The evidence suggests that Homo sapiens evolved in a process similar to that described in the multiregional continuity model, but concentrated throughout the African continent. Later, once these populations made it “out of Africa,” they surely pushed other hominins to extinction, but they also may have continued the process of interbreeding with hominins who migrated earlier.
All of this explains why Jebel Irhoud has shaken up scientists’ understanding of human evolution, as the facts put even more pressure on them to adopt a consciously dialectical materialist perspective. The implications of this are that early modern humans existed in congruence with other early hominins while being distinctly different from them and that they existed in various regions across the continent of Africa. The evidence synthesizes what were two opposing theories of human evolution into one.
The complexity of nature is not beyond comprehension. However, understanding it depends on being able to interpret the data with the flexibility that only dialectics offers. Wrong conclusions are drawn when evidence is forced to fit specific expectations based on a preordained philosophical outlook. The evidence should dictate the conclusions and the philosophical lessons extrapolated from it. This is the dialectical materialist method used by Marxists. Through this, we can analyze science, nature, history, and prehistory, and develop perspectives for the future.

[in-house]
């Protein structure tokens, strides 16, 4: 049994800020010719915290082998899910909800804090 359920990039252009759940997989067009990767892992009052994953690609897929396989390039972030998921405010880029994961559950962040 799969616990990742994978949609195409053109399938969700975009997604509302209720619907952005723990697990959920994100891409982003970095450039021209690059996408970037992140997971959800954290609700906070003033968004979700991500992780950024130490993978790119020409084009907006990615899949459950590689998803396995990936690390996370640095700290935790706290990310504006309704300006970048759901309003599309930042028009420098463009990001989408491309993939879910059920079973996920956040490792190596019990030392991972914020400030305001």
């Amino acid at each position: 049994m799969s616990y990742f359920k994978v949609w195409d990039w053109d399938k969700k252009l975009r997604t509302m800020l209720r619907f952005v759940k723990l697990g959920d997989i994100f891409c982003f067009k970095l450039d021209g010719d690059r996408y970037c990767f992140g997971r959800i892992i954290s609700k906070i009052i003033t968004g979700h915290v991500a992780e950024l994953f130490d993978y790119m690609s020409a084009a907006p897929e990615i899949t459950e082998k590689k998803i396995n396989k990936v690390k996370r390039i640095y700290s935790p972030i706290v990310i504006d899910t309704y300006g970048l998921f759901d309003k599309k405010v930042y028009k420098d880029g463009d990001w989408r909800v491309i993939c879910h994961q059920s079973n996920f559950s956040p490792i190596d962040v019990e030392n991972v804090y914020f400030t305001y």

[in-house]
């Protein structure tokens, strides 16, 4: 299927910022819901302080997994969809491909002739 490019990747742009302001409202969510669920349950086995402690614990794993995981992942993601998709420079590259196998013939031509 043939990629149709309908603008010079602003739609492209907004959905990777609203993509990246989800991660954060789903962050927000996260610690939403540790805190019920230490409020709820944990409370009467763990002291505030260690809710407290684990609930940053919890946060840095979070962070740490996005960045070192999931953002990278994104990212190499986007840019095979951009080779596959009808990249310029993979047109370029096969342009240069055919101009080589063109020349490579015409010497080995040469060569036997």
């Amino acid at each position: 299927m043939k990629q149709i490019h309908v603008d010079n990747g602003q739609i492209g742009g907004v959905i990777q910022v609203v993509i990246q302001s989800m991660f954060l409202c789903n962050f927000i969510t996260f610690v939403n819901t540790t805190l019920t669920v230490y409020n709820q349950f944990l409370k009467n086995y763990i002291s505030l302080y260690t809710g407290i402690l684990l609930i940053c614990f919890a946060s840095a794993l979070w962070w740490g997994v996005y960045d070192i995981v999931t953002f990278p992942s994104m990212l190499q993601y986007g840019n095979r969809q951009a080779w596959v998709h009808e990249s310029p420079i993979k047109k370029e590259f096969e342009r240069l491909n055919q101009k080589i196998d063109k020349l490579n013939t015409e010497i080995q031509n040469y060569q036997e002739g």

Human existence and relationships have developed via processes influenced by events, socially based material conditions, and the wider environment. The development of our species has not been a linear progression but consists of periods of ebbs and flows. The same can be seen in the development of society, the means of production, and the class struggle. We developed our remarkable brains, ability to labor, and capacity for abstract thinking and reason to overcome the material constraints of our immediate environments.
Today, we have developed the means of production to such a degree that we now face chronic crises of overproduction, as the system produces “too much”—and yet millions starve and live in appalling conditions around the world. We must hone our theoretical understanding and learn from the processes by which we evolved and developed. We must then use this knowledge to fight for and build a society that will ensure the long evolutionary path we have taken as a species thus far doesn’t lead to a qualitative leap into oblivion and early extinction.